The Wiltshire Museum has acquired a nationally significant hoard of Roman bronze vessels. The four copper-alloy vessels were discovered nested inside of each other at Wilcot in 2017. The vessels are fragmented with the bases of three of the four broken, so they are in urgent need of professional care.
They are so fragile they can only be removed from their packing by experienced conservators and are now being conserved for display in the Museum, thanks to the support of over 40 people who donated to our appeal in April 2023. […]
Lisa Brown, Curator at Wiltshire Museum, has found that the bronze vessels are fragile, and urgently needed conservation and cleaning to remove dried on soil and to prepare them for display. Conservation experts, Drakon Heritage and Conservation, have been selected to undertake this incredibly delicate task, after which they will be displayed in the Museum, showing how they were deposited in the ground 1,600 years ago.
The hoard consists of a symmetrical flanged bowl strainer, a basin with an out-turned flanged rim known as a Bassin Uni, a carinated basin with a foot ring and an Irchester bowl. The strainer was placed inside the Bassin Uni which was then placed inside the carinated basin. The three nested vessels were finally placed inside the Irchester bowl. There is evidence that heather, grasses or other soft plant materials were used to pad the vessels and protect them like ancient bubblewrap.
The strainer is circular with a broad flanged rim. It has a hemispherical perforated strainer in the center. This was originally a single piece of copper allow shaped into a strainer bowl, but it was damaged at some point and a curved copper-allow sheet was riveted to the body of the vessel to repair it.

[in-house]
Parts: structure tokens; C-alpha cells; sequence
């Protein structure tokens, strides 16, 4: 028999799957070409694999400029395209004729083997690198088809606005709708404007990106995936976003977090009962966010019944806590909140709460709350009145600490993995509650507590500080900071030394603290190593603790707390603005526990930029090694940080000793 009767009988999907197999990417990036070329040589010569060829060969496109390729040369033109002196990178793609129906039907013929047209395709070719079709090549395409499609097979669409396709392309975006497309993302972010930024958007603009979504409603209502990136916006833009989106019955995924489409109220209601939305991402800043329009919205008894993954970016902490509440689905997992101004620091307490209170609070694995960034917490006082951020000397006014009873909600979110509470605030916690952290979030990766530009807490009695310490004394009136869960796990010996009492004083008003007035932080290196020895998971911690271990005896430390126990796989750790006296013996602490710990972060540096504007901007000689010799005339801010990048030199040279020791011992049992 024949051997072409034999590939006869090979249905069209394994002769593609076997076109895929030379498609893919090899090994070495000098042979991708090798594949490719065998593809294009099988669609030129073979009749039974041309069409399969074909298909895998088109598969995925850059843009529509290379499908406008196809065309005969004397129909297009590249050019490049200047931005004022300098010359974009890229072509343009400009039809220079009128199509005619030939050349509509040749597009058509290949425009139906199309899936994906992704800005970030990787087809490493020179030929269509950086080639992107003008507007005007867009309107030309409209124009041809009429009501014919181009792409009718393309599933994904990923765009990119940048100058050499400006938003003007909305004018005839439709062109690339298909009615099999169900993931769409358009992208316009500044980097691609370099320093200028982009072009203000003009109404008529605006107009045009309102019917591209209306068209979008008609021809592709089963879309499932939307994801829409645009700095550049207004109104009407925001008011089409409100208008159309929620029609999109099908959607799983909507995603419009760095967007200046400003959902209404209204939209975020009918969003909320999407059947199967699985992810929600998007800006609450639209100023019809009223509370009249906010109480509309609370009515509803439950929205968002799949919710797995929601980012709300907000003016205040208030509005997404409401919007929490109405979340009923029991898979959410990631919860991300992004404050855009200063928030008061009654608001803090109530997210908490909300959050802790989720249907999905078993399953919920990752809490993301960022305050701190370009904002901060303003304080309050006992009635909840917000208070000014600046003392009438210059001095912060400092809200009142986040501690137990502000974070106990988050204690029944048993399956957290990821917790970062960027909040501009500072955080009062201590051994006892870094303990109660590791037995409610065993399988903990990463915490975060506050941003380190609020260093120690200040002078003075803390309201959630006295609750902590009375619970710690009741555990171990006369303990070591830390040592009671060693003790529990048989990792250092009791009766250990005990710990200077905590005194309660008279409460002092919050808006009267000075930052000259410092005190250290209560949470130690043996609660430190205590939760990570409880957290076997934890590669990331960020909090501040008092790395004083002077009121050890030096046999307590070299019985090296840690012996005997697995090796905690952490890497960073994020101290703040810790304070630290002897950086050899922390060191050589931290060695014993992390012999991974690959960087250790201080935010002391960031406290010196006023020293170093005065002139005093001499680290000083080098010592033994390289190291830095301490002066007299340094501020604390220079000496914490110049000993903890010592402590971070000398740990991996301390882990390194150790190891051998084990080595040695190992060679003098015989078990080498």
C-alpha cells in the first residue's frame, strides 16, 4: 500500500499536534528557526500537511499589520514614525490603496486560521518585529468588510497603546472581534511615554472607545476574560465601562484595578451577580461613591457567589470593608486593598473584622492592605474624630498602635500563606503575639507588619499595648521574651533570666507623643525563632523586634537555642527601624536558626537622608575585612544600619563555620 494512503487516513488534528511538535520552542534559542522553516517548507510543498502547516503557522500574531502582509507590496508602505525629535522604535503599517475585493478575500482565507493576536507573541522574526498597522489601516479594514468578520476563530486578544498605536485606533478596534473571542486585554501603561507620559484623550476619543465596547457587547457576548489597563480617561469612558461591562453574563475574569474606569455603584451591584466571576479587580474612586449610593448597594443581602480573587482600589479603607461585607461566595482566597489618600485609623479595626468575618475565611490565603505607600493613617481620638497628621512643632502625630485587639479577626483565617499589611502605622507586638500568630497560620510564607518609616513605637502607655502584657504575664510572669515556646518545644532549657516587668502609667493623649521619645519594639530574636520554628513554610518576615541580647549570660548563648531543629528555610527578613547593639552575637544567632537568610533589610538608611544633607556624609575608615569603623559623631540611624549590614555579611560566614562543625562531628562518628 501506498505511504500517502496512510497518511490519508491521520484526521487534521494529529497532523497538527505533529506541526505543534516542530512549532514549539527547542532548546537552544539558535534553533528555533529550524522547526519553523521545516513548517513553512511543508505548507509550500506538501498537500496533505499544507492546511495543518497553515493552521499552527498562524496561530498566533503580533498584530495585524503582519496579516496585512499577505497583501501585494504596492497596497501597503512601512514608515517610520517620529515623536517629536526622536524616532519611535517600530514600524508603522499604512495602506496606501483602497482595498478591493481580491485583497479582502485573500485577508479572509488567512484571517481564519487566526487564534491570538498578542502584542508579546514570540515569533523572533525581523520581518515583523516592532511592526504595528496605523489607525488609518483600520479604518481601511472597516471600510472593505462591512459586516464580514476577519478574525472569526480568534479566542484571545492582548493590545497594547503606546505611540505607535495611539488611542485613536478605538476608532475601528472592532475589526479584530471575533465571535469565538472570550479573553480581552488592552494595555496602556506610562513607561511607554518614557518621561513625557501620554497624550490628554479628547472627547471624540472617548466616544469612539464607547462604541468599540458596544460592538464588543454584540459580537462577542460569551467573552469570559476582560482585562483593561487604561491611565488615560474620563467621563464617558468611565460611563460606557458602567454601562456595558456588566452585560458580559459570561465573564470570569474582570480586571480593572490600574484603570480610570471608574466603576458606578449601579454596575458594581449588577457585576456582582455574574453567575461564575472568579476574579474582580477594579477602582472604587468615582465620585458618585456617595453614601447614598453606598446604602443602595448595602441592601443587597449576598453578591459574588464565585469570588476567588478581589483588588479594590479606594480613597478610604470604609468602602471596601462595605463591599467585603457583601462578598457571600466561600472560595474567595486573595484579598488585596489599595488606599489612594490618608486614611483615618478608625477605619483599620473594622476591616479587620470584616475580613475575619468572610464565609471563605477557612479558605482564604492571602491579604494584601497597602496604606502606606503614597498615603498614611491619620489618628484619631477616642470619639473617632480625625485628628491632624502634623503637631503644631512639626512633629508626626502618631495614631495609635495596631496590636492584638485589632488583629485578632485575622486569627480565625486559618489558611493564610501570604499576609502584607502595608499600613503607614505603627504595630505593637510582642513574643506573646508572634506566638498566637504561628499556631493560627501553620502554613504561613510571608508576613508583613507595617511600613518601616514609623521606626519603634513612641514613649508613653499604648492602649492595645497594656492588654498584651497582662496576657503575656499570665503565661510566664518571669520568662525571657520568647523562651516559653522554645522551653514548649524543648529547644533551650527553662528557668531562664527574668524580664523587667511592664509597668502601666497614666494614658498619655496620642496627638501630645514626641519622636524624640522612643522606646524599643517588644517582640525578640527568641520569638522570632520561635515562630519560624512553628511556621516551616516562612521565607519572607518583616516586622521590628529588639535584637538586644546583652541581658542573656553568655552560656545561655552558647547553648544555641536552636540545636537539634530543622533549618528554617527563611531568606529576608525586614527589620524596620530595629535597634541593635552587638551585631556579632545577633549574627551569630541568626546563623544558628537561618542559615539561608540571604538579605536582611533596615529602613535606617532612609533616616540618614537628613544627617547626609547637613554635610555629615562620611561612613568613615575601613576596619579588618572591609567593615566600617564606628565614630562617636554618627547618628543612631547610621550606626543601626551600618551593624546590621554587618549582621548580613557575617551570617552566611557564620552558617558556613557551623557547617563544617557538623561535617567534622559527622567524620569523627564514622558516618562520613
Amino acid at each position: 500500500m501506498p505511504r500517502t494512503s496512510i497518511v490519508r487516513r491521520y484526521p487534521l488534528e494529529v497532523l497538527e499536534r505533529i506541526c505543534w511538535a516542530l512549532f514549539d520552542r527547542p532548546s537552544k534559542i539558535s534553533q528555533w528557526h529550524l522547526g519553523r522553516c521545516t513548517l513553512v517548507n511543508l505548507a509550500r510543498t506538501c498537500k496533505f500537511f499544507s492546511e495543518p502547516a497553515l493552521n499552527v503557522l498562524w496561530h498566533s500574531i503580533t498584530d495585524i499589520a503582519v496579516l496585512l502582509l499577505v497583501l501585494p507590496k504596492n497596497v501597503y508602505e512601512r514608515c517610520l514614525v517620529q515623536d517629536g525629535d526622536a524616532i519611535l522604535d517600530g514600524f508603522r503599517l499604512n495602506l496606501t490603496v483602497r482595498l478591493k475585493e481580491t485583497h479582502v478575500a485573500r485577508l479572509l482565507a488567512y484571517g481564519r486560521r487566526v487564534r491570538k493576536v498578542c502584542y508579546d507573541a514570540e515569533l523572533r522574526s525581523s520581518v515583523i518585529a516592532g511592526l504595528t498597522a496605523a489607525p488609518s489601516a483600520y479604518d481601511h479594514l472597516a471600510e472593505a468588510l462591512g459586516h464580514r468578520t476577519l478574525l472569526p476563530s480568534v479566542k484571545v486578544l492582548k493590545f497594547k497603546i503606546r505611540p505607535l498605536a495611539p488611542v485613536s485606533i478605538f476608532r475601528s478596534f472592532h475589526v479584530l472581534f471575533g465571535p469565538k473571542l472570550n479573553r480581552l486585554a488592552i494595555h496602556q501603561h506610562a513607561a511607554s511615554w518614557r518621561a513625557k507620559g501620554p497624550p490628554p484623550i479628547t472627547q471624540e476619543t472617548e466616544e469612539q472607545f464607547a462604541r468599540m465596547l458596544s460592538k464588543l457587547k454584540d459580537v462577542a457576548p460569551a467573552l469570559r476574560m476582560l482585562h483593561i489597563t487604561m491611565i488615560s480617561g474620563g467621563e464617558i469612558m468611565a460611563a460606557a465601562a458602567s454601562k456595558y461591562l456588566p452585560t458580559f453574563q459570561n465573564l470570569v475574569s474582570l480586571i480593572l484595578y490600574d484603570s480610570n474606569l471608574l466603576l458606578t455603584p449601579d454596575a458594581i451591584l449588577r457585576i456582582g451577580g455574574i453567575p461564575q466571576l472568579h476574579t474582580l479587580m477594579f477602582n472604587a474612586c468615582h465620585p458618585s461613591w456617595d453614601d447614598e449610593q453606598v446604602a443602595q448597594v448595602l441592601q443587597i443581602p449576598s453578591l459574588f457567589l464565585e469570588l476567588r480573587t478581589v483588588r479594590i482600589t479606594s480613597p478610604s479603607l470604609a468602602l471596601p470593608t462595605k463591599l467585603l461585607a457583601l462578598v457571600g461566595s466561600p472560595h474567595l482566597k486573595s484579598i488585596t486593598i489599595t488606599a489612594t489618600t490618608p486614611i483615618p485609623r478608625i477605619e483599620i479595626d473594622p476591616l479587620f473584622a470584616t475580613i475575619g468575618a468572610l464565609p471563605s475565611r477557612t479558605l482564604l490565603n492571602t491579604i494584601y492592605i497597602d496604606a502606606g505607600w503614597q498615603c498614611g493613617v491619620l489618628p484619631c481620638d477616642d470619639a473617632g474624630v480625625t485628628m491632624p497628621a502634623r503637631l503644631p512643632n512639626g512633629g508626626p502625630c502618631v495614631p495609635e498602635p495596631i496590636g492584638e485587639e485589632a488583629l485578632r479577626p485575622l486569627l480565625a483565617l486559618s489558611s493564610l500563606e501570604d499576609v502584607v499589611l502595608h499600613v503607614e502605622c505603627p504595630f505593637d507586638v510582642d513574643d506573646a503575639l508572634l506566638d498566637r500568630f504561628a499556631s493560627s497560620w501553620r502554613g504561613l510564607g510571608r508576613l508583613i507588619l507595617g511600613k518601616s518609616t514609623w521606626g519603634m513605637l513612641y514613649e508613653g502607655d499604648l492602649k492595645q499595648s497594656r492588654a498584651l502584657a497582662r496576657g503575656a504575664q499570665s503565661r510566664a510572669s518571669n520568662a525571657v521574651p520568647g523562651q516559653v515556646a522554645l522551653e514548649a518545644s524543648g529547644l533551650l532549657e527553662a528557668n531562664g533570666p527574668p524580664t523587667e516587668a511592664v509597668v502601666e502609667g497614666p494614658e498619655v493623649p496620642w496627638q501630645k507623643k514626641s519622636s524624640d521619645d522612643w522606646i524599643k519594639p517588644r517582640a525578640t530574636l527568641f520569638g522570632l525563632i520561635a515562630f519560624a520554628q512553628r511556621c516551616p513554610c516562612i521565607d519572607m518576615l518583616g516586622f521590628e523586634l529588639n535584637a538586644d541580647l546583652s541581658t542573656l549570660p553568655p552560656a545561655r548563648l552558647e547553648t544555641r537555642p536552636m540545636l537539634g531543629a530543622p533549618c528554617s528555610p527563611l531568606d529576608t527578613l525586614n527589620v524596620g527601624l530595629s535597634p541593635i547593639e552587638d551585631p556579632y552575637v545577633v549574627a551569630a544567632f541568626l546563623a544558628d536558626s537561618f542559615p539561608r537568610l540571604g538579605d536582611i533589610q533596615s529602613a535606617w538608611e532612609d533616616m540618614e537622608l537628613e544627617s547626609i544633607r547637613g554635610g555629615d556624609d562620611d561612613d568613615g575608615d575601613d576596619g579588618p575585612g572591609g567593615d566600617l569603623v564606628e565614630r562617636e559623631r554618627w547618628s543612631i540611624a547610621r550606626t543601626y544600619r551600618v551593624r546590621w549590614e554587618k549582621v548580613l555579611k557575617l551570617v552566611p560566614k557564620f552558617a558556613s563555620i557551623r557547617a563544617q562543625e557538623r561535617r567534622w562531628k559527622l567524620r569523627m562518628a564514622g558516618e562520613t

The Bassin Uni is incomplete, but it was well-crafted with a crimped rim and an omphalos (navel-like) base. It bears the original hammer marks. The sides are adorned with bands of repousse decoration. The base has become detached over the centuries.
The carinated basin has a wide rim and tapers towards the piece. It was constructed from two pieces of copper-alloy. A perforation in the omphalos base indicates it was produced on a lathe. At the base is a foot ring.
The Irchester bowl has a convex base that widens just below the rim. The rim has a thick bevelled edge. This type of vessel was produced in the 4th and 5th century, which gives us the outside date for the deposition of the hoard.
The carinated basin is believed to date to the first half of the 2nd century, while the strainer was made in Britain during the 1st century. From repairs visible on the strainer, archaeologists have concluded it was used for a long time before it was finally deposited. Both the basin and the strainer, therefore, were already antiques when they were buried.